This summer's NBA free agency was expected to be centered on the formation of super teams. LeBron James opted out of his deal in Miami not only to test the market, but ostensibly to see what landing spot offered the best supporting cast after the rest of his Heat limped through June's Finals. Carmelo Anthony, meanwhile, was fielding meetings with already-stacked teams like Houston and Chicago.

But both stars ended up coming home -- Akron product James spurred the Heat for a younger, unproven Cavaliers team, while the Brooklyn-born Anthony returned to New York despite the Season From Hell last year. "My relationship with Northeast Ohio is bigger than basketball," James said in a Sports Illustrated essay announcing his decision (lowercase d). "I'm ready to accept the challenge. I'm coming home."

It got us thinking about other NBA stars that could sign with their hometown teams in the foreseeable future. After all, the homecomings of James and Anthony weren't the only headlines this weekend -- the Washington Wizards declined to bring back forward Trevor Ariza as part of a plan to free up cap space for the summer of 2016, when D.C. native Kevin Durant will be a free agent.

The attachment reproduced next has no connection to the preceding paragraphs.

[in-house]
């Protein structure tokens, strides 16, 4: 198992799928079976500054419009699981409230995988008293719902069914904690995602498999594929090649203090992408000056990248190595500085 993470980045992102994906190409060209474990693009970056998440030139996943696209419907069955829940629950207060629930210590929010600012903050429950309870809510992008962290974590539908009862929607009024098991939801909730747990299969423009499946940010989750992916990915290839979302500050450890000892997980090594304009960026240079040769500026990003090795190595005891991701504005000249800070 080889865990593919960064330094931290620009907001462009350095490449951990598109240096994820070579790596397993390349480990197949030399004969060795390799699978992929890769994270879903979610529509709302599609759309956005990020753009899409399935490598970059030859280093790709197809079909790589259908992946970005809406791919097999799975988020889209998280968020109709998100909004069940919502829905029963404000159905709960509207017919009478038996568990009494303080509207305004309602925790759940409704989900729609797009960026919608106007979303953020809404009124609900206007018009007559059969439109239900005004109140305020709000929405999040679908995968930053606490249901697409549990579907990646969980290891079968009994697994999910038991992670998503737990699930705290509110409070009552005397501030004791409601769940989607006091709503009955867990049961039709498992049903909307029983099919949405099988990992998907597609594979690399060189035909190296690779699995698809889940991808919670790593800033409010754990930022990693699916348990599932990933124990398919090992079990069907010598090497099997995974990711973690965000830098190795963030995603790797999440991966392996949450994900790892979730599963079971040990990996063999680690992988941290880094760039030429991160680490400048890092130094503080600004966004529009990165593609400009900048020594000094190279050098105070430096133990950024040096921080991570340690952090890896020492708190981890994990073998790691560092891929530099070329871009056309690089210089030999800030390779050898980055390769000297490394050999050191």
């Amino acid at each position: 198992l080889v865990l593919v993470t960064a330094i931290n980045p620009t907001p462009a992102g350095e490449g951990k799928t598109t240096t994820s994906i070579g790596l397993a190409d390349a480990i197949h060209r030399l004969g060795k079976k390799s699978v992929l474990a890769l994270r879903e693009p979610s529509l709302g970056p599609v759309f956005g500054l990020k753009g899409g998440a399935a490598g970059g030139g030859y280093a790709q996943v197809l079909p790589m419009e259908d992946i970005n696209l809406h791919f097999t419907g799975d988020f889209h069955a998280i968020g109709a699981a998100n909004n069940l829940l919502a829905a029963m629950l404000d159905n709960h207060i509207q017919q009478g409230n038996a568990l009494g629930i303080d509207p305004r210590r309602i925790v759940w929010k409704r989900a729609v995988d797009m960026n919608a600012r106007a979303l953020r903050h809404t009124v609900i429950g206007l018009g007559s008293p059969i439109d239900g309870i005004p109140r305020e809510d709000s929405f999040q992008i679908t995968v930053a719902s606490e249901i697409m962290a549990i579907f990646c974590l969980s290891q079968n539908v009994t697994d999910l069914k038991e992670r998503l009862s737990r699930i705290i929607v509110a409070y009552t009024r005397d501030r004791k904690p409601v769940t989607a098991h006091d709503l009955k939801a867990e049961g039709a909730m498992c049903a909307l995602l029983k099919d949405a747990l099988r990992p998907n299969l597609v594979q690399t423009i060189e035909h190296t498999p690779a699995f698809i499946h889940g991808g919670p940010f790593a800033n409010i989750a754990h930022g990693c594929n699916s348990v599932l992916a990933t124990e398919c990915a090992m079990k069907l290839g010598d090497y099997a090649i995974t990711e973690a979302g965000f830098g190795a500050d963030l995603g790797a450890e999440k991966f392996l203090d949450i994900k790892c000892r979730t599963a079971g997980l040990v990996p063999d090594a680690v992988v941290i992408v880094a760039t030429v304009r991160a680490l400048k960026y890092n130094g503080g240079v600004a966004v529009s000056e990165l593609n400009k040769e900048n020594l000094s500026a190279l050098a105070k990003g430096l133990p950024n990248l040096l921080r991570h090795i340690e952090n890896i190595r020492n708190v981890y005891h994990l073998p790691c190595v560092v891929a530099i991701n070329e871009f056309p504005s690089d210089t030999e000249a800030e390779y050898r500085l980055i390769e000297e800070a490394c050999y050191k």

Durant To D.C.? What If Other NBA Superstars Return Home Like LeBron? Slideshow


Kevin Durant

The D.C. born, Wale-collaborating Durant is eligible to come to the Wizards in 2016. Washington would have only John Wall, Bradley Beal, Marcin Gortat, Otto Porter and Martell Webster under contract. If Durant spends another two years failing to win a ring in the competitive West, a move back home to an easier conference would make sense. The Wiz can offer KD max money, a young core of teammates and an easier path to the Finals.